By Lindsay Carey
Congressman John Larson recently introduced his new proposal to expand the benefits of Social Securityat the Calendar House in Southington on the 79th anniversary of the legislation.
Larson expressed his frustration with the perspective that views Social Security as an entitlement. The congressman instead referred to Social Security as insurance that has already been paid for.
“This is the insurance that you paid for, that you earned, that through your work and your direct deposits contributes to the more than $3 trillion that is in Social Security currently,” said Larson. “It was put there by you, so this is not an entitlement. This was earned by you.”
According to Larson, Social Security is solvent for the next 75 years and is currently covered through 2033. However, his proposed bill would secure it into the next century. The bill is called the Social Security2100 Act.
“It’s the 79 birthday of Social Security and we’re trying to make sure it’s around another 79 years,” said Larson. “Let’s give it the guarantee that it will be.”
The congressman said that he began working on Social Security reform because he serves on the Ways and Means Committee in Congress. Part of the committee’s jurisdiction is social security, in addition to Medicare and healthcare.
Larson referenced Robert Ball, who was known for his work as the former head of Social Securityf or the United States, and examined his views on how Social Security should function in this country. He used Ball’s view to figure out how to strengthen Social Security today.
Larson said that in his proposal, Social Security must be increased by about 2 percent overall. On average that is about $300 more for retirees. He also introduced the term Consumer Price Index Elderly (CPIE), which will function to take into consideration the cost of living for elderly rather than them being measured by the overall Consumer Price Index (CPI).
“The special needs of elderly once they reach the retirement age, their needs can’t be identified be defined just by the CPI,” said Larson. “The elderly incur special circumstances frankly that young people and others don’t.”
Larson’s proposal suggests adjusting the CPI to CPIE for the elderly to match their actual circumstances, such as disabilities and medical bills. He said that their cost of living could be easily calculated by actuaries and taken into consideration.
“We think that’s the fair and the right thing to do,” said Larson.
His plan also calls for tax breaks for seniors who are still working. Currently, a single senior making $25,000 is taxed and a couple is taxed at $32,000. Larson’s plan adjusts that to begin taxing an individual at $50,000 and a couple at $100,000.
“So that if people are working part time to come up with the pocket change you need to pay the bills, to buy the grandkids a present and maybe go to an ice cream shop or go out to dinner every now and again,” said Larson. “What do we want to be taxing people for that for?”
According to Larson, the Chief Actuary for Social Security has read through his plan and said that it is “actuarially sound beyond the next 75 years.” His proposal has also been endorsed by Social Security Works among many other individuals and has received a positive response from most.
“No one has said its perfect, but everyone has said it’s going in the right direction,” said Larson. “The start of the longest journey begins with the first step.”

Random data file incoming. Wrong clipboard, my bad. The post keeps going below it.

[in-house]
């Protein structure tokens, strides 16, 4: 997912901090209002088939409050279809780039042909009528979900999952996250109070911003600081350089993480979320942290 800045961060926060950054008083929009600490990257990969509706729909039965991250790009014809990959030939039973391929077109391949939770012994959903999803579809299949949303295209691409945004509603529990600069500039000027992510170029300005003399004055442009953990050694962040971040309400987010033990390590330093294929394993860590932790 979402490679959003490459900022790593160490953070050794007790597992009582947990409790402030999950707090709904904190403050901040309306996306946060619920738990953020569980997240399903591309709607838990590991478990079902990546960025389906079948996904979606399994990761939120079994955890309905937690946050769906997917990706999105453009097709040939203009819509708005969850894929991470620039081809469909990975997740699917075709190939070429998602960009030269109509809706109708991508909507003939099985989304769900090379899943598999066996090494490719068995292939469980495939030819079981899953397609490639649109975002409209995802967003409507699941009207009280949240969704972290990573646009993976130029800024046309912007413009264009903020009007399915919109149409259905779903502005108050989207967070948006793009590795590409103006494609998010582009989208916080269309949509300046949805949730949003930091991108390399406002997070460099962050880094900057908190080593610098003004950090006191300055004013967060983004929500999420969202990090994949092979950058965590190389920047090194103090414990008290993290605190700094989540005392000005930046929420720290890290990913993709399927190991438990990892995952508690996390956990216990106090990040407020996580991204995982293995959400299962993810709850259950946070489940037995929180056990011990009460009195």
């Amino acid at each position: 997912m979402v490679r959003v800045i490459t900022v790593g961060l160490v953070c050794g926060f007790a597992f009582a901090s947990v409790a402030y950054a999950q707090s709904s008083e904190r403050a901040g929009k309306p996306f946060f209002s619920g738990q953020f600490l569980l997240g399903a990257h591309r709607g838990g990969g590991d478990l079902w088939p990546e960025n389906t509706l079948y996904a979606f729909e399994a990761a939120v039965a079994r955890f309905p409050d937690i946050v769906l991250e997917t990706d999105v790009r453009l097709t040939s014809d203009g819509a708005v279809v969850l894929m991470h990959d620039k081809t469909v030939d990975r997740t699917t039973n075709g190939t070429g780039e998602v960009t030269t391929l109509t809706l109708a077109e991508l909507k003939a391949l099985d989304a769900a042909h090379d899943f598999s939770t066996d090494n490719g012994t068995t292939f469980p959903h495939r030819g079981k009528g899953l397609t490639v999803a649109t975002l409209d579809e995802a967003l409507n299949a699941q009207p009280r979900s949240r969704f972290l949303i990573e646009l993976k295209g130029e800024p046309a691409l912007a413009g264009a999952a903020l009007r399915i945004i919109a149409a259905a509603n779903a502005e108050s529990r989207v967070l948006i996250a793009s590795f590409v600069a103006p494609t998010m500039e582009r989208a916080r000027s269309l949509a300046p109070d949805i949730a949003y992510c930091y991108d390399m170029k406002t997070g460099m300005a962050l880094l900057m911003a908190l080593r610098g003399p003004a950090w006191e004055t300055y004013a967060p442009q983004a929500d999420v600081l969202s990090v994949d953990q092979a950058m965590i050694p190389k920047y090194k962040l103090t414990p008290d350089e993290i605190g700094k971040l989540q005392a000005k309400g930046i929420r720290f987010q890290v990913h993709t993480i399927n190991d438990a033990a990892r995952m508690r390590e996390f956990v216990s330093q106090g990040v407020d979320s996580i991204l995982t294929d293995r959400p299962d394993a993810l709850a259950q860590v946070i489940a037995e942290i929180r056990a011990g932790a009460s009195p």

Congressman Larson explained that his proposal will not only benefit seniors, who already paid for Social Security, but also the younger generations.
With more knowledge about living healthier and the strides in the medical industry, Larson believes the younger generations will live longer so his proposal will benefit them as well.
“People are living longer. They’re living healthier lifestyles and modern day medicine allows us to stay alive,” said Larson. “So for future generations, my children for example, are easily going to live into their hundreds without much of a problem.”
Larson said that he talked with a senior in Wethersfield, who was living in subsidized housing and had to receive food from Meals on Wheels. This was because she was only receiving $9,000 from Social Security, which was her only income. Women typically receive $12-$14,000.
Larson cited a figure from an article in the Washington that says that more than 20 percent of the population has no other income besides what they receive from Social Security.
“The older people should not fall into poverty, because times have changed,” said Larson.”
Many of the people that came were retirees with comments and questions for the Congressman regarding the future of social security. Larson welcomed the questions and concerns of all those who attended.
“I wanted to see where he stood,” said retiree Kent Smith Jr. “I figure I should come try to strengthen Social Security by talking to my representative, so that he knows where I stand and they don’t decrease Social Security for retirees where really that’s all they have.
Representatives from the Southington Apple Valley AARP were also present.
Overall, Congressman Larson’s new bill proposes an increase in the amount of money seniors receive from social security, consideration of the cost of living for elderly, and a tax break for those who are still working. His next step will be to begin collecting signatures among Congress to move the bill forward.
“The system should work on the behalf of the people that paid into it,” said Larson.
By Lindsay Carey